Making India the most open economy in the world, Modi Government recently announced its second major reform in FDI soon after its radical changes announced in November last year.
The Government, since the beginning, has been taking steps to boost FDI in the country to create a suitable climate so that foreign investors feel confident in investing, along with fostering an economy that can create more jobs.
The FDI reforms announced on Monday (June 20, 2016) not only liberalised a host of important sectors – including defence, civil aviation, and pharma – but also reassured investors about India’s continuing reform drive. Investors have been on the edge since Raghuram Rajan decided not to seek a second term as Governor of the Reserve Bank of India.
Keeping in mind major steps being taken by India to dismantle the complex procedures and delays – which have been the bane of our system for so many decades now – Indiaretailing Bureau takes a look at the milestone decisions made with regard to the retail sector starting from 2006 to now which has made retail more lucrative for foreign investors.
A press note issued by DIPP in the year 2006 was prudent for the retail sector as it brought out various sector-specific guidelines for FDI. Prior to January 24, 2006, FDI was not authorised in retailing. However, most general players had been operating in the country with other entry routes, such as franchise agreements, strategic licensing agreements, manufacturing and wholly-owned subsidiaries, among others.
Highlights of Liberalisation in 2006:
FDI up to 100 per cent for cash and carry wholesale trading and export trading allowed under the automatic route: FDI in cash and carry wholesale trading was first permitted, to the extent of 100 per cent, under the Government approval route, in 1997. It was brought under the automatic route in 2006.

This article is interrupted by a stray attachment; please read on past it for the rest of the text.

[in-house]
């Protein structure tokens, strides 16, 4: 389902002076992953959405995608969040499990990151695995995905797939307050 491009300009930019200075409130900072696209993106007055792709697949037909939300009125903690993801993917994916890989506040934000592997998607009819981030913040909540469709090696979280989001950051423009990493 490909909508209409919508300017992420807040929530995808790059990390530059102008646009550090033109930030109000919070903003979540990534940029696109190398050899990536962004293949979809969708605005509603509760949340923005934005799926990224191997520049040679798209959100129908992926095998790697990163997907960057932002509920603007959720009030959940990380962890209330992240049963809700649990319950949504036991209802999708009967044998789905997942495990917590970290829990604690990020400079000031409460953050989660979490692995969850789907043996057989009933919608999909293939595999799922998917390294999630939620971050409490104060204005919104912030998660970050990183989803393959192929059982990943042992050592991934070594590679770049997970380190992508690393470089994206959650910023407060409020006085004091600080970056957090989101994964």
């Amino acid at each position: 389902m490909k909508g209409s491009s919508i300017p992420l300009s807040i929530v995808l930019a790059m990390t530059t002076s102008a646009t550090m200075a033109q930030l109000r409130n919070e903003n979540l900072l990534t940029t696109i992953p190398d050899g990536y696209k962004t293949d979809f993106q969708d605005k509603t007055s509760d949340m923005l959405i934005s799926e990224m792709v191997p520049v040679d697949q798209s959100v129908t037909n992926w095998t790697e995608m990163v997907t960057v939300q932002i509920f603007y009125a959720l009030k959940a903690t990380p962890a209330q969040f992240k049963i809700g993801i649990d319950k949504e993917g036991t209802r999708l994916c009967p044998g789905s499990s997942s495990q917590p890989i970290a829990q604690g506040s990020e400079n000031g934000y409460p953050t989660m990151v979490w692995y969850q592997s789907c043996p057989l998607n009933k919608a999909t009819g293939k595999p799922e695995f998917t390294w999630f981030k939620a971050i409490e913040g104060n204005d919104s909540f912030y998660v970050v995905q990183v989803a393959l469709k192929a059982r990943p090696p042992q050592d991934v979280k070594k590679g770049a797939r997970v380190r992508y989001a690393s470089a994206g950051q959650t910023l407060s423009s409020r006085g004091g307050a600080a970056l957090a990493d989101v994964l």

FDI up to 51 per cent with prior Government approval (i.e. FIPB) for retail trade of ‘single brand’ products.
FDI was not permitted in multi-brand retailing in India.
FDI in Multi-Brand Retail
Though no significant decisions were taken with respect to multi-brand retail or single brand retail this year, the Department of Industrial Policy and Promotion (DIPP), Ministry of Commerce circulated a discussion paper in July 2010 seeking the opinions of all stakeholders on allowing FDI in multi-brand retail.
After the DIPP circulated a discussion paper, a six-member inter-ministerial panel took up the matter further. Organised retailers, industry chambers like CII and FICCI welcomed the move and the Consumer Affairs Ministry and Planning Commission gave the green signal for 49 per cent FDI in multi-brand retail.
But, the Micro, Small, and Medium Enterprises (MSME) Ministry and the Ministry of Finance cautioned the Government against further opening of the sector to FDI and no decision was taken then.
In the first step towards opening up of the retail trade in the country to foreign investors, the Government allowed 100 per cent FDI in single-brand retail, under the government approval route, in January 2012. It followed another decision that allowed foreign retailers to own up to 51 per cent in multi-brand retail, in September during the same year.
Both the announcements, however, came with its own riders.
Firstly, FDI up to 49 per cent was allowed under the automatic route, but beyond that, government approval was required. Secondly, the liberalisation was subject to certain conditions, such as products should be of a ‘single brand’ only and to be sold under the same brand internationally.
In respect of proposals involving FDI beyond 51 per cent, the mandatory sourcing of at least 30 per cent would have to be done from the domestic small and cottage industries which have a maximum investment in plant and machinery of $1 million (about Rs 5 crore).